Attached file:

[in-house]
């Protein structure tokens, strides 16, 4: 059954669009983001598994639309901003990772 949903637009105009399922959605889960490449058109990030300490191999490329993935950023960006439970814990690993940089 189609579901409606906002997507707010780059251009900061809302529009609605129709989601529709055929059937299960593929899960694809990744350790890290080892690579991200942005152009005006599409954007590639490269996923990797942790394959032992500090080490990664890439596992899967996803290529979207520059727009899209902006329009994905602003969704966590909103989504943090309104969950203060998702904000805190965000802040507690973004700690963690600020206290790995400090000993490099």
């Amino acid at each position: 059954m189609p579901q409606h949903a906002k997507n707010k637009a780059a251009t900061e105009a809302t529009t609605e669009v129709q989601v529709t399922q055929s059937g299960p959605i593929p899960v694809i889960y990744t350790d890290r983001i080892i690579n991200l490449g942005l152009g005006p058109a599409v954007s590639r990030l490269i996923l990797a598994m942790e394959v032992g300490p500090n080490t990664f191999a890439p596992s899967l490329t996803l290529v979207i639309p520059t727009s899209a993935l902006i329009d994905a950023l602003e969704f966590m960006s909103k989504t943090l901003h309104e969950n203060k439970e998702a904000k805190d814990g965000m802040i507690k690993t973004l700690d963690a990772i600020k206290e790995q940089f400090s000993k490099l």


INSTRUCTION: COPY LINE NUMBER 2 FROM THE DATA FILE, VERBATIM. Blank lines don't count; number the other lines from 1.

């Protein structure tokens, strides 16, 4: 059954669009983001598994639309901003990772 949903637009105009399922959605889960490449058109990030300490191999490329993935950023960006439970814990690993940089 189609579901409606906002997507707010780059251009900061809302529009609605129709989601529709055929059937299960593929899960694809990744350790890290080892690579991200942005152009005006599409954007590639490269996923990797942790394959032992500090080490990664890439596992899967996803290529979207520059727009899209902006329009994905602003969704966590909103989504943090309104969950203060998702904000805190965000802040507690973004700690963690600020206290790995400090000993490099």